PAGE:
Kentucky Thunder / Ricky Skaggs

Soldier of the Cross

  • AllMusic Rating
  • User Ratings (0)
  • Your Rating

AllMusic Review by

Ricky Skaggs continues to embody the very spirit of the late Bill Monroe on his latest release, a 14-song collection of gospel favorites, delivered with all the bluegrass precision you have come to expect from the multi-talented Skaggs. From the sounding of a ram's horn at the album's outset, perhaps as a spiritual call to arms, the CD delivers a moving set of tunes, beginning with the title track, "Soldier of the Cross," a Lorin Rowan composition, and moving into Bill Monroe's own "A Voice From on High." Ralph Stanley's "The Darkest Hour" is a special treat, and marks the second time Skaggs has recorded this particular tune. He played and sang backup for Emmylou Harris' version of the song in 1978, but his version shines brightly in and of itself. One of the true classics here is "Gone Home," the old Bill Carlisle tune made famous in the 1950s by Flatt & Scruggs. Anyone who grew up in the South is bound to have heard at least half a dozen versions of this one, but none more pristine that the version included here. Also outstanding is the somber "Seven Hillsides," an absolutely powerful lyric that tells the story of a life from a preacher's perspective, and "Are You Afraid to Die," which includes an actual audio clip from one of Billy Graham's crusades. Closing out the CD is an a cappella rendition of the traditional "Lead Me to the Rock." Skaggs' soaring tenor voice sends chills up the spine with this faith-inspired vocal, and it is the perfect end-cap for an outstanding bluegrass album, as well as an inspirational gospel recording, all rolled into one.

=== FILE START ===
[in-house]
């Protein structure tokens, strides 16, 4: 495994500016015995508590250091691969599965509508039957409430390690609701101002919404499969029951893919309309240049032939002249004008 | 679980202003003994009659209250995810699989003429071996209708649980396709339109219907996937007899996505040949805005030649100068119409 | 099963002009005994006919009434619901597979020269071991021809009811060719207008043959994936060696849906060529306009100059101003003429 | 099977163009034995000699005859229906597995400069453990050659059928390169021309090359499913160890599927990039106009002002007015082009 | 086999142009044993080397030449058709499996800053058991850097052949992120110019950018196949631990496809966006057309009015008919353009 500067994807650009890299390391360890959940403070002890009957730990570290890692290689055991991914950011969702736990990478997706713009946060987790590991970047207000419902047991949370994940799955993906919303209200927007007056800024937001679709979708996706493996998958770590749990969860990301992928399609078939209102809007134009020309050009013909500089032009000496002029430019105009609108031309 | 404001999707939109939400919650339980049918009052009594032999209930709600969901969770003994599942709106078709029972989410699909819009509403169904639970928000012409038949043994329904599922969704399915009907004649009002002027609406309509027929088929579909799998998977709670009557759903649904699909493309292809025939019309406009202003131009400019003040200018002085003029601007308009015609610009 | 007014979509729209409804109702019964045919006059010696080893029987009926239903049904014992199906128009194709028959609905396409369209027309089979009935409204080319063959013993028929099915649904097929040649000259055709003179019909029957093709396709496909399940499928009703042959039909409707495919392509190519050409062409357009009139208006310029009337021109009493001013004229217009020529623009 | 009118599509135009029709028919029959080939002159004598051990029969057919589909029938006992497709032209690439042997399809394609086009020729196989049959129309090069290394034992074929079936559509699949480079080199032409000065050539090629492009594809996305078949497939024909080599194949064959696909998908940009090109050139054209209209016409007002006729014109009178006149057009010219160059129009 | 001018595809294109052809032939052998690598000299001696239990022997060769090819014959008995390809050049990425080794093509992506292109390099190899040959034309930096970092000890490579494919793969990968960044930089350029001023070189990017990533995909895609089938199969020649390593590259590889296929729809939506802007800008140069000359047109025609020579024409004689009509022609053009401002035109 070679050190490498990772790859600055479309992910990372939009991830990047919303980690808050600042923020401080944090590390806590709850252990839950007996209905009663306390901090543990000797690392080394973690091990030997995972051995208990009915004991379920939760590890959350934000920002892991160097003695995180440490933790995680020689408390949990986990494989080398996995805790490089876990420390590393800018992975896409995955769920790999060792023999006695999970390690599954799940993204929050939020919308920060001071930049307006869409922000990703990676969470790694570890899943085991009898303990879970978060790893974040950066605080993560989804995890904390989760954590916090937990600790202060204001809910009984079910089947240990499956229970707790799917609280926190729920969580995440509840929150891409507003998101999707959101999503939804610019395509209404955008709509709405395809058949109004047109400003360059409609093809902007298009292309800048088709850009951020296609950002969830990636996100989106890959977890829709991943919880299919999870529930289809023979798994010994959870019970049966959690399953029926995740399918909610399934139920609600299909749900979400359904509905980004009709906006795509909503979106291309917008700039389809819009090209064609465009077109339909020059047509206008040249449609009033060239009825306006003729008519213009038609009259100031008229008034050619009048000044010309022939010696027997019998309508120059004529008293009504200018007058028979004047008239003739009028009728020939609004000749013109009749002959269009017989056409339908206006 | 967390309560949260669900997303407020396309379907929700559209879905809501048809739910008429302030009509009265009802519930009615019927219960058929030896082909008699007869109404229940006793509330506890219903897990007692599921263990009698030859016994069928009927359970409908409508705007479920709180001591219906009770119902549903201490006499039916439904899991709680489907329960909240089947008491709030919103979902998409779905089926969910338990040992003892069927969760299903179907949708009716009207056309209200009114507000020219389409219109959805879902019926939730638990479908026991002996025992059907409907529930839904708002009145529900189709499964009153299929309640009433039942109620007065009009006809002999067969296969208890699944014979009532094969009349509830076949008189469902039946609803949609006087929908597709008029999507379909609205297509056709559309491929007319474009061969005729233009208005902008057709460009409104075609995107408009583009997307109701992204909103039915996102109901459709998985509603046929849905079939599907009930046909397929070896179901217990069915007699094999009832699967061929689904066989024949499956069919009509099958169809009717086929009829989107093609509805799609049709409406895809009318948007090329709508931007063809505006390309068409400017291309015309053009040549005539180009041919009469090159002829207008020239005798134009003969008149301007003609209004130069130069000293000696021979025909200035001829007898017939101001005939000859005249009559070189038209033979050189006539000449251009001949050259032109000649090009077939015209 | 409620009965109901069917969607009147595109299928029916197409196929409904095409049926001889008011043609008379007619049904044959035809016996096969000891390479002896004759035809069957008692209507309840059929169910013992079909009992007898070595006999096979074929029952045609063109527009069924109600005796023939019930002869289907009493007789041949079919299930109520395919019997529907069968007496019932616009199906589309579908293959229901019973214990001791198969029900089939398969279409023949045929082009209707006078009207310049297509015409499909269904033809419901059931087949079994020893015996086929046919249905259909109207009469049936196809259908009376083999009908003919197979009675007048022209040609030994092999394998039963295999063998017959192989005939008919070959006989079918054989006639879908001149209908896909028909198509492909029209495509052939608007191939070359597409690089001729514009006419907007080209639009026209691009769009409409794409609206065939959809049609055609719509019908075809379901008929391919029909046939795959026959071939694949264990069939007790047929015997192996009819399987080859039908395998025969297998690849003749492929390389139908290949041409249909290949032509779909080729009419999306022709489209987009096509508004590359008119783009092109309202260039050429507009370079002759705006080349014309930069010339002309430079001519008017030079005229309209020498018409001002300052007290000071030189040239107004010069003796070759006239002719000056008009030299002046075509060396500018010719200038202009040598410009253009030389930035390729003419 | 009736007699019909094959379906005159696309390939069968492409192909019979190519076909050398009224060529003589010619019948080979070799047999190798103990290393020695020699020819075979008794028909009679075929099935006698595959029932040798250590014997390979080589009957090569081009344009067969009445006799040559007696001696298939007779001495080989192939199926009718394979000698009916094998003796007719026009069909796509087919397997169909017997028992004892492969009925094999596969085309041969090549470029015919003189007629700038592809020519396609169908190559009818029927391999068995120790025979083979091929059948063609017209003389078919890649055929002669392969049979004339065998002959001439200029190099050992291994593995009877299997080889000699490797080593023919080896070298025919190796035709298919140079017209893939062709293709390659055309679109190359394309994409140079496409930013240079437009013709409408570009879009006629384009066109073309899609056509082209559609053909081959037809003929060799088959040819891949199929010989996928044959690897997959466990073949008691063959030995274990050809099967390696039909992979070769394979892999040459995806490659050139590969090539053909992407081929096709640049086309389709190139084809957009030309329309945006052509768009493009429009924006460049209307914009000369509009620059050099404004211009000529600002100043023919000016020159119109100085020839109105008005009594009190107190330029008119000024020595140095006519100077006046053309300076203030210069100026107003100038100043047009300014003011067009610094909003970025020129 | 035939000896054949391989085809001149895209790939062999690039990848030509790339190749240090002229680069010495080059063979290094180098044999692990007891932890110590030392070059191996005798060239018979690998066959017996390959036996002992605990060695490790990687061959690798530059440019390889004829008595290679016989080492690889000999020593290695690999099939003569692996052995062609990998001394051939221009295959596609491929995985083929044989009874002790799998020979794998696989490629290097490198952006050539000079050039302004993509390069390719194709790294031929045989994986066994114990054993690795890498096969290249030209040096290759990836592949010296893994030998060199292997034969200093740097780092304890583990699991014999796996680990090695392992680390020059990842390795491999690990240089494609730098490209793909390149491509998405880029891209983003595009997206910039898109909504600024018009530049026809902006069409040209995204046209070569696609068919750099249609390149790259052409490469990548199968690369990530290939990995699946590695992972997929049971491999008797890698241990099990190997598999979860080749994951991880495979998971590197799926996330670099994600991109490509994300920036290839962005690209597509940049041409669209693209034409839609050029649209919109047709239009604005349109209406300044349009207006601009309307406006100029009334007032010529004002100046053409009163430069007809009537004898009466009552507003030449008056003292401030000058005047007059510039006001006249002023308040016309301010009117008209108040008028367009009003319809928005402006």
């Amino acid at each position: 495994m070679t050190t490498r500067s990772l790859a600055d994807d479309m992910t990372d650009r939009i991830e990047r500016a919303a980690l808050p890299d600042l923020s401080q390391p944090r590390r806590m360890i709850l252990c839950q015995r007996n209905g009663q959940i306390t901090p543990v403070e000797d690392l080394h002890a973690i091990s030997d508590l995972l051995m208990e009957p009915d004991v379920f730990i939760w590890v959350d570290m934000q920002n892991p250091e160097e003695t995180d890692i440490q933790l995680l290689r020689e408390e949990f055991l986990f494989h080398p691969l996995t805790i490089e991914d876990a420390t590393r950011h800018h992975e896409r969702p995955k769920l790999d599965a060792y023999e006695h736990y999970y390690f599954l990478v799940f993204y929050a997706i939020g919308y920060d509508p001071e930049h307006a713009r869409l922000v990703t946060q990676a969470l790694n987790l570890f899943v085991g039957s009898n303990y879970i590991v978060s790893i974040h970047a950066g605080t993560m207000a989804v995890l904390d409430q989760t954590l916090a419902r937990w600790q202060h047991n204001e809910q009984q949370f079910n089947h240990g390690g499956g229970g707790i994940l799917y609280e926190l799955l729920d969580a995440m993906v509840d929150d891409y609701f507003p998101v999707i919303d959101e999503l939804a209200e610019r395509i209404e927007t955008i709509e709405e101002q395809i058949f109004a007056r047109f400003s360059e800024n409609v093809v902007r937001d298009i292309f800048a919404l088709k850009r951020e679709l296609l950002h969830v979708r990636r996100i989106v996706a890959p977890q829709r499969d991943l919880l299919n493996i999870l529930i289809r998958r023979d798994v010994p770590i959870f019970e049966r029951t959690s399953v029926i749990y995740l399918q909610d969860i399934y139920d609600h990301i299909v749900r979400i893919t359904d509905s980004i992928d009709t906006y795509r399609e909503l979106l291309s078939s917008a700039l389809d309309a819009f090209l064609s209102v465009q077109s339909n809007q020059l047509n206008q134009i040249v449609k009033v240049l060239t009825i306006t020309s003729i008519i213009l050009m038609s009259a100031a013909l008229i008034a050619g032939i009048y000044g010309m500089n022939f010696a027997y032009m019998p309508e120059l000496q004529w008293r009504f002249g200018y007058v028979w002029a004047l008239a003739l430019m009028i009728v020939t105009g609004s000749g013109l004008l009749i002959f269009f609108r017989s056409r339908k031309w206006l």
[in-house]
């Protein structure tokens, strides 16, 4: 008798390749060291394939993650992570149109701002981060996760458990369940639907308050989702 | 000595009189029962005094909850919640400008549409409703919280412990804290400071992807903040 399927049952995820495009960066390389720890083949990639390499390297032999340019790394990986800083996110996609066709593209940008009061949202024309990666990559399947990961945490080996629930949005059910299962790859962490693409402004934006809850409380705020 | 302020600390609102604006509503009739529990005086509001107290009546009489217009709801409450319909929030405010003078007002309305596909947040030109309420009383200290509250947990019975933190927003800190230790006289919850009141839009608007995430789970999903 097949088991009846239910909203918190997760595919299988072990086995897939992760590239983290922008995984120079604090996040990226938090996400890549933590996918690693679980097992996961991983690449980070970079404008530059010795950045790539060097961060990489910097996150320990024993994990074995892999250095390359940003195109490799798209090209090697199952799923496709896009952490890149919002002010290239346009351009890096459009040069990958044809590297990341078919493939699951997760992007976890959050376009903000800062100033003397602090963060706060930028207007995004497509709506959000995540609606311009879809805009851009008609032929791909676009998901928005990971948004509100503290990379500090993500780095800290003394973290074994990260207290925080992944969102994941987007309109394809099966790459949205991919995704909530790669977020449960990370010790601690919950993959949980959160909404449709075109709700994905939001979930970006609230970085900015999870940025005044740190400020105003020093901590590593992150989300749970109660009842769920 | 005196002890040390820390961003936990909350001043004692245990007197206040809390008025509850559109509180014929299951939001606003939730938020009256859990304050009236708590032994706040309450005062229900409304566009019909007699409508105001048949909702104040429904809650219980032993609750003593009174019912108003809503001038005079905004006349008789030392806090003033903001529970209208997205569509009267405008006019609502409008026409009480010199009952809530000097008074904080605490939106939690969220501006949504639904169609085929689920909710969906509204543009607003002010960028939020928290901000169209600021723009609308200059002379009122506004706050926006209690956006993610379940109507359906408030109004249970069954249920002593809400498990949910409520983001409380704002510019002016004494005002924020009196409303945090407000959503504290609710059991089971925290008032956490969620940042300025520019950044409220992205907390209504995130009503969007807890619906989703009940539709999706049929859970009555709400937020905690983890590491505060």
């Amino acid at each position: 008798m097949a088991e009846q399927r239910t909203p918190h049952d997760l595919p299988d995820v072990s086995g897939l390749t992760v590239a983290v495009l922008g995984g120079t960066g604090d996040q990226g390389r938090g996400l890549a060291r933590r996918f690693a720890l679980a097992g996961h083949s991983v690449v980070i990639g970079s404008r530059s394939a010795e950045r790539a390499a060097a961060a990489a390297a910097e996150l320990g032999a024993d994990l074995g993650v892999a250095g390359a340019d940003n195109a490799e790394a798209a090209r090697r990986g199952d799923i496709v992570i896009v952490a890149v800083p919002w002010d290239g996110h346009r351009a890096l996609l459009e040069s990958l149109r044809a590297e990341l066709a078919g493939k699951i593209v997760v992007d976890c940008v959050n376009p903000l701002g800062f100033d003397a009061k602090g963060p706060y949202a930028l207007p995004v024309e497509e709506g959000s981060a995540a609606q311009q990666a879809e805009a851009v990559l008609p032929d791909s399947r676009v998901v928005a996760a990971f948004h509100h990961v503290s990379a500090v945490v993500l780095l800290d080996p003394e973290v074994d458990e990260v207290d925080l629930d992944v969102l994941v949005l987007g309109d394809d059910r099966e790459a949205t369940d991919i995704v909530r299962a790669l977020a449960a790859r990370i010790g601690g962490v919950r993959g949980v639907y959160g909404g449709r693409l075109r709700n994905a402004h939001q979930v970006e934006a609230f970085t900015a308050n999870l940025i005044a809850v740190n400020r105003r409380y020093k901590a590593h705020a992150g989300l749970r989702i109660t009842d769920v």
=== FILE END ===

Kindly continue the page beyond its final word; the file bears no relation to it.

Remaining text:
blue highlight denotes track pick